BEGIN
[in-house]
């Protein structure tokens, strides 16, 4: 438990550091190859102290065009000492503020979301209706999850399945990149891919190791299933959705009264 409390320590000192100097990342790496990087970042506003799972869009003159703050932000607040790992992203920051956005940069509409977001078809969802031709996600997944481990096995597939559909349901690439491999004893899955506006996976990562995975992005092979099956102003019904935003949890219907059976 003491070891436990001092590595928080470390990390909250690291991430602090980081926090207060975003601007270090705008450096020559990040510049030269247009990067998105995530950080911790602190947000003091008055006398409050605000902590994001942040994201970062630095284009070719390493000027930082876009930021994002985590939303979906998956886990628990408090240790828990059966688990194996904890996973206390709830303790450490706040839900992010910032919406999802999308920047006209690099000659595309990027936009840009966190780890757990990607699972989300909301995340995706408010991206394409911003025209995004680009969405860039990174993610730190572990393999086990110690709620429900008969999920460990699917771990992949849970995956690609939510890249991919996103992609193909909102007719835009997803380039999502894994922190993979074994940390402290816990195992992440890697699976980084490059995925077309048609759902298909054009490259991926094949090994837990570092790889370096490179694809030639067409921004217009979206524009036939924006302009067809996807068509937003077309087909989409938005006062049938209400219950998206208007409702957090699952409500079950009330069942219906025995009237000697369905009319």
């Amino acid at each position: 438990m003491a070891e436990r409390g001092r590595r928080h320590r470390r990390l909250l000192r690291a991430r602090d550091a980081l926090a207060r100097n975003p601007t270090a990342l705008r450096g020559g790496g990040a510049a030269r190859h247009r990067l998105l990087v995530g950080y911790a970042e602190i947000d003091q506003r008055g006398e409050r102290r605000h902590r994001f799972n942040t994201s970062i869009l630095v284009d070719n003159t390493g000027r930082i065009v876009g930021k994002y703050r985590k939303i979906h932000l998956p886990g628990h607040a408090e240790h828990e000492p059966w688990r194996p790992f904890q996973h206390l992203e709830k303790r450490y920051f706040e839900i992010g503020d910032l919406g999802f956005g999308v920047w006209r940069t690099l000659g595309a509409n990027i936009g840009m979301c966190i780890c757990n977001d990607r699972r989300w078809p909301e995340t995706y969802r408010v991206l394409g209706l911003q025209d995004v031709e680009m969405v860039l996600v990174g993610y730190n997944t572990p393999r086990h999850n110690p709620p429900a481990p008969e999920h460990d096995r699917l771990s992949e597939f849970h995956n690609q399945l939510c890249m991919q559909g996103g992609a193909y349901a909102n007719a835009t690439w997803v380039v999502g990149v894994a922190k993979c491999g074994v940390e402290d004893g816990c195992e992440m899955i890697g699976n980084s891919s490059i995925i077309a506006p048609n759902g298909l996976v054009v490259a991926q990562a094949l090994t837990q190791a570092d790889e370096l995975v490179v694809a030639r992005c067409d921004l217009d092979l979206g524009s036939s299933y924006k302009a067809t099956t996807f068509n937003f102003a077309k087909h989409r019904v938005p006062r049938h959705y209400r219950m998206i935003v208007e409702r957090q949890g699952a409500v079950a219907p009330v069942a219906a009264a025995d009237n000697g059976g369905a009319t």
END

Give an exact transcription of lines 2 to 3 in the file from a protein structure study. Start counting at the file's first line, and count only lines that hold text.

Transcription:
């Protein structure tokens, strides 16, 4: 438990550091190859102290065009000492503020979301209706999850399945990149891919190791299933959705009264 409390320590000192100097990342790496990087970042506003799972869009003159703050932000607040790992992203920051956005940069509409977001078809969802031709996600997944481990096995597939559909349901690439491999004893899955506006996976990562995975992005092979099956102003019904935003949890219907059976 003491070891436990001092590595928080470390990390909250690291991430602090980081926090207060975003601007270090705008450096020559990040510049030269247009990067998105995530950080911790602190947000003091008055006398409050605000902590994001942040994201970062630095284009070719390493000027930082876009930021994002985590939303979906998956886990628990408090240790828990059966688990194996904890996973206390709830303790450490706040839900992010910032919406999802999308920047006209690099000659595309990027936009840009966190780890757990990607699972989300909301995340995706408010991206394409911003025209995004680009969405860039990174993610730190572990393999086990110690709620429900008969999920460990699917771990992949849970995956690609939510890249991919996103992609193909909102007719835009997803380039999502894994922190993979074994940390402290816990195992992440890697699976980084490059995925077309048609759902298909054009490259991926094949090994837990570092790889370096490179694809030639067409921004217009979206524009036939924006302009067809996807068509937003077309087909989409938005006062049938209400219950998206208007409702957090699952409500079950009330069942219906025995009237000697369905009319």
């Amino acid at each position: 438990m003491a070891e436990r409390g001092r590595r928080h320590r470390r990390l909250l000192r690291a991430r602090d550091a980081l926090a207060r100097n975003p601007t270090a990342l705008r450096g020559g790496g990040a510049a030269r190859h247009r990067l998105l990087v995530g950080y911790a970042e602190i947000d003091q506003r008055g006398e409050r102290r605000h902590r994001f799972n942040t994201s970062i869009l630095v284009d070719n003159t390493g000027r930082i065009v876009g930021k994002y703050r985590k939303i979906h932000l998956p886990g628990h607040a408090e240790h828990e000492p059966w688990r194996p790992f904890q996973h206390l992203e709830k303790r450490y920051f706040e839900i992010g503020d910032l919406g999802f956005g999308v920047w006209r940069t690099l000659g595309a509409n990027i936009g840009m979301c966190i780890c757990n977001d990607r699972r989300w078809p909301e995340t995706y969802r408010v991206l394409g209706l911003q025209d995004v031709e680009m969405v860039l996600v990174g993610y730190n997944t572990p393999r086990h999850n110690p709620p429900a481990p008969e999920h460990d096995r699917l771990s992949e597939f849970h995956n690609q399945l939510c890249m991919q559909g996103g992609a193909y349901a909102n007719a835009t690439w997803v380039v999502g990149v894994a922190k993979c491999g074994v940390e402290d004893g816990c195992e992440m899955i890697g699976n980084s891919s490059i995925i077309a506006p048609n759902g298909l996976v054009v490259a991926q990562a094949l090994t837990q190791a570092d790889e370096l995975v490179v694809a030639r992005c067409d921004l217009d092979l979206g524009s036939s299933y924006k302009a067809t099956t996807f068509n937003f102003a077309k087909h989409r019904v938005p006062r049938h959705y209400r219950m998206i935003v208007e409702r957090q949890g699952a409500v079950a219907p009330v069942a219906a009264a025995d009237n000697g059976g369905a009319t």